Clause 87

Part of Orders of the Day — Finance Bill – in the House of Commons at 6:30 pm on 8th May 1985.

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Photo of Austin Mitchell Austin Mitchell Chair, Treasury & Civil Service Sub-Committee, Opposition Whip (Commons) 6:30 pm, 8th May 1985

That was not my argument. I was saying that it is right to take back some element of the unearned improvement in land values. The principle has been a long-standing part of fiscal legislation and endeavour, dating back to the "people's Budget" of 1909.

One can argue about planning permission and how it should be pursued, but one cannot argue that people who have done nothing to increase the value of land should benefit from that increase, as they would if development land tax was abolished. It is an unearned profit, and it is right to tax it.

It has been shown that the income can be taxed without inhibiting development. Indeed, my hon. Friend the Member for Birmingham, Hodge Hill (Mr. Davis) produced telling figures in support of that argument. Despite all that the Government have done to increase interest rates, depress the building industry and drive builders into bankruptcy, there is still development, except in public sector housing. It is not true to say that the tax has inhibited development. The increase in value should be taxed because it is a socially produced increase from which the full benefit should not accrue to the landowner. It should accrue to the community.

Labour introduced development land tax, which accompanied the Community Land Act. It was intended as a step towards public ownership of all development land. That would seem to be right in principle. One can argue about the way in which it is operated and about whether one needs to go to the full 100 per cent., but the tax is an attempt to see land values accrue to the community, which in itself, is right. The idea was that there should be public ownership and that the profits should accrue to the community. That was the essence of the argument. It was a tax on the windfall profit.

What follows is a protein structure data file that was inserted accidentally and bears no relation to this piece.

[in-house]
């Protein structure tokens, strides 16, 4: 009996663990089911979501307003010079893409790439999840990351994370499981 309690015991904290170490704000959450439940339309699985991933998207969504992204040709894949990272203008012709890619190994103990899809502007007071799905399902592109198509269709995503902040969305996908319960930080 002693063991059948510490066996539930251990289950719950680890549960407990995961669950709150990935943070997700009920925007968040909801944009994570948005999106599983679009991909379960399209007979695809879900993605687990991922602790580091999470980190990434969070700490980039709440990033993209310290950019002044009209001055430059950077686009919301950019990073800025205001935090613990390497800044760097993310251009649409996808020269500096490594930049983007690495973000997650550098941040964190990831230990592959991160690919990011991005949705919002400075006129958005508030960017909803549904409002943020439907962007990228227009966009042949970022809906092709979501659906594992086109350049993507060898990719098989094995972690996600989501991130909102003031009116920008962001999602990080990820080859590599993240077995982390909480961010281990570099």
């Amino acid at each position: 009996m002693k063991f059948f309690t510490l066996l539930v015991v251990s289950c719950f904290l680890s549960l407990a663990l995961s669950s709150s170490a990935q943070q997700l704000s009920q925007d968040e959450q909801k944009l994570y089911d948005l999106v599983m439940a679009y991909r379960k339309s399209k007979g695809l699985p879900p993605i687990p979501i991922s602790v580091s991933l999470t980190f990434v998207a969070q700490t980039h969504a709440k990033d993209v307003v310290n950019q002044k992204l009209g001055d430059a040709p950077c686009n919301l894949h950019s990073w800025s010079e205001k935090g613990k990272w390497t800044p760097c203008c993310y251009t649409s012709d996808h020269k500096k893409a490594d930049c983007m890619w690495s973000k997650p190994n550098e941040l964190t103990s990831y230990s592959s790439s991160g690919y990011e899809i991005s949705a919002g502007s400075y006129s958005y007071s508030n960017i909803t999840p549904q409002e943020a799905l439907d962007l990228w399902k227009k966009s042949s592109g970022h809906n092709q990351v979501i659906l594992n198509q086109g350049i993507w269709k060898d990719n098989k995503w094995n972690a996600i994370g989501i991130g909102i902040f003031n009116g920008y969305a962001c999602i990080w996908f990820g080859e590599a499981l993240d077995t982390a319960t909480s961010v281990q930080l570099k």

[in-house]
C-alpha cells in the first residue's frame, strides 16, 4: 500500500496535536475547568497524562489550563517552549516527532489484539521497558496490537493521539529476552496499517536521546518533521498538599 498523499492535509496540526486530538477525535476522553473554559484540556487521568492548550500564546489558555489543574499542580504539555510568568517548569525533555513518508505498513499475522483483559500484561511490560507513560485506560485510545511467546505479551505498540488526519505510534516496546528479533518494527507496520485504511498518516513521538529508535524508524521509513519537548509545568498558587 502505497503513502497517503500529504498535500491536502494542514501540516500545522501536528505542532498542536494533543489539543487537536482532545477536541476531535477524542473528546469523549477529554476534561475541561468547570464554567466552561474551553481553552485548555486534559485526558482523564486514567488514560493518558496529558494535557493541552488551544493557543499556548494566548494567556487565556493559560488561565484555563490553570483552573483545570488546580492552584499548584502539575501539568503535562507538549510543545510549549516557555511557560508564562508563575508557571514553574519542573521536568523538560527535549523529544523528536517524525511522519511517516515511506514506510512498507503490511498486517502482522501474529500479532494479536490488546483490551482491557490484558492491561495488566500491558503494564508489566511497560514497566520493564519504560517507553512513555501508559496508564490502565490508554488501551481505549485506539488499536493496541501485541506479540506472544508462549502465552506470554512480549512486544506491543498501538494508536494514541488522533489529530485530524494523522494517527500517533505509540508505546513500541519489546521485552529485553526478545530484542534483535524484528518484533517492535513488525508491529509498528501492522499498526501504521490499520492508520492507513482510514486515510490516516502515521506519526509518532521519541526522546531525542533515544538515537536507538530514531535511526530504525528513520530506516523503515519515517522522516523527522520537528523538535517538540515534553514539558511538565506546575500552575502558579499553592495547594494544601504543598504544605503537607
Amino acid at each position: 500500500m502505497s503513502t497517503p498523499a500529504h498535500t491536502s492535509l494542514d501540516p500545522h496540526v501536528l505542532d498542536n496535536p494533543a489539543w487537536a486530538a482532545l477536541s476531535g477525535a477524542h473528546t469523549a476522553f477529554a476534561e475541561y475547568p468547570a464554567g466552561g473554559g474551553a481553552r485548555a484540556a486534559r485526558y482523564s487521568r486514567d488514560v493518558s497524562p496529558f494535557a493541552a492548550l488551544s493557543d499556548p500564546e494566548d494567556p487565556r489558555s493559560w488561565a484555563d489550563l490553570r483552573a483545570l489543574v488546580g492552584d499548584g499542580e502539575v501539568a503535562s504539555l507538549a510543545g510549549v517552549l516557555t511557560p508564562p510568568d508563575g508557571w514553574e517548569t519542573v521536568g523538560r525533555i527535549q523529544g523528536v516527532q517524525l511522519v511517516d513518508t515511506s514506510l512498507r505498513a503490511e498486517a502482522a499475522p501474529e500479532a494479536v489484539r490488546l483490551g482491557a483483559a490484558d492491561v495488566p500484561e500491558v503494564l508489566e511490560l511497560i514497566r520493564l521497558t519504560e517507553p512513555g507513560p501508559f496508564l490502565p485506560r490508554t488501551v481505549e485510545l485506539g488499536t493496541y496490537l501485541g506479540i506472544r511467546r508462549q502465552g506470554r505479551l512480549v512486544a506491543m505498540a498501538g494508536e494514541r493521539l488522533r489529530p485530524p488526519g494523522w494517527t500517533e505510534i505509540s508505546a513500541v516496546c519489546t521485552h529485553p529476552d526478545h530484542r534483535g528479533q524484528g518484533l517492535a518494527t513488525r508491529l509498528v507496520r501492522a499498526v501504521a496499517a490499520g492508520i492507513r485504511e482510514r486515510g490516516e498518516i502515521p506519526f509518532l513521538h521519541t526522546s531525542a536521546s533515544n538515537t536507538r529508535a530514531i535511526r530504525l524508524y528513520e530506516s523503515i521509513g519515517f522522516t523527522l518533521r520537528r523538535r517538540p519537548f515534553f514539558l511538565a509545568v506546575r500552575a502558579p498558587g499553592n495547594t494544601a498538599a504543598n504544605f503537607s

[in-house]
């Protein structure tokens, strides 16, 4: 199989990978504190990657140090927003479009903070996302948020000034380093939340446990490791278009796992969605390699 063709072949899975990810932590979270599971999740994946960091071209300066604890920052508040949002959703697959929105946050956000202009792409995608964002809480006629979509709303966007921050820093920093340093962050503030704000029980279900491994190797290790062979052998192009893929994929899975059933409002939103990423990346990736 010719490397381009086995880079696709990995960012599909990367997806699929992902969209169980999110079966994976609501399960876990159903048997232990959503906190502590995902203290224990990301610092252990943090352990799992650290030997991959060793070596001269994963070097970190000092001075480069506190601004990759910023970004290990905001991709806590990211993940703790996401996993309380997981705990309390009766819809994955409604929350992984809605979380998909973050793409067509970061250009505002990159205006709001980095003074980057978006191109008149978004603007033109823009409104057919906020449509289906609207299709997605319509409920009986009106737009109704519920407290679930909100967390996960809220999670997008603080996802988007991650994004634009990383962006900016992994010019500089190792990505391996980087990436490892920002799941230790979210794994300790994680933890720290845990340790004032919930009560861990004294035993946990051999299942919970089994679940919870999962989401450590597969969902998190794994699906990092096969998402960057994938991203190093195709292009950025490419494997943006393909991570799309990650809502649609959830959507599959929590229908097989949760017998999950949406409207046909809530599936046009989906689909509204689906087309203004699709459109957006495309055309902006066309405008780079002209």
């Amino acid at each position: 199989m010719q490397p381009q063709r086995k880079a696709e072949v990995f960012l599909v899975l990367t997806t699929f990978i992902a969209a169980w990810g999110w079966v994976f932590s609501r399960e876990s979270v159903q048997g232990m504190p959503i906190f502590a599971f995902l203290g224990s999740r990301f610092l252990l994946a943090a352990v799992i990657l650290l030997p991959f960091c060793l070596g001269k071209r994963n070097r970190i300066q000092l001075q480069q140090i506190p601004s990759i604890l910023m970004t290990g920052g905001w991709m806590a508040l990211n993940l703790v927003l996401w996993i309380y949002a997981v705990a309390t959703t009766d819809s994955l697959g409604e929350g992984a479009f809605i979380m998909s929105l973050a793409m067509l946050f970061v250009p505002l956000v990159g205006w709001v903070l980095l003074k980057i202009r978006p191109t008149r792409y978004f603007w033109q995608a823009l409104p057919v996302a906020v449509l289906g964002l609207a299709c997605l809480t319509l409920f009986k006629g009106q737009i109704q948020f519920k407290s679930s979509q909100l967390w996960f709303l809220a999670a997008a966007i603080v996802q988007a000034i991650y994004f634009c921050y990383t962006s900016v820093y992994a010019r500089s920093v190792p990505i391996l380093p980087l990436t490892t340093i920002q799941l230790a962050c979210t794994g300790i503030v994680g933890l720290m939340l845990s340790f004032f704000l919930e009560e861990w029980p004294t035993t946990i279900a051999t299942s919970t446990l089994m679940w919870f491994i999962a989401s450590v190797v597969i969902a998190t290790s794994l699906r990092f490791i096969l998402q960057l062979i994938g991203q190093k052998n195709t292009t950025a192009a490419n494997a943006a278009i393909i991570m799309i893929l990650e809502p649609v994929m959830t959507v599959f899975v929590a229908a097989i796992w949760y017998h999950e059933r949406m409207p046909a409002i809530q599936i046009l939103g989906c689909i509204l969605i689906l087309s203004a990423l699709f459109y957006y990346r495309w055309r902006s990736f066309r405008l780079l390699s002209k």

7.30 pm

The exemptions allowed under the Labour Government were adequate to ensure that the system functioned efficiently and fairly. Local authorities, charities and anyone building a house for his own use have always been exempt. If an industrialist developed land for his own use, the tax was deferred until the property was sold, under Labour's scheme. Labour exempted the first £50,000 profit per year by any developer. Therefore, there were sufficient exemptions and allowances to make it a fair system and to embody the principle that I have emphasised is important.

I am glad to see the Liberals here in their serried ranks to back us, as they did in 1909, with the people's Budget. However, their Social Democratic party allies are not here—they were not here yesterday either. The new members of the alliance are not as strong in the defence of Lloyd George's tradition as we are in the rest of the House.

The principle is right and fair and should be maintained. What has been done by the Government is a straightforward, vicious, nasty, sordid and tawdry concession to their fat friends.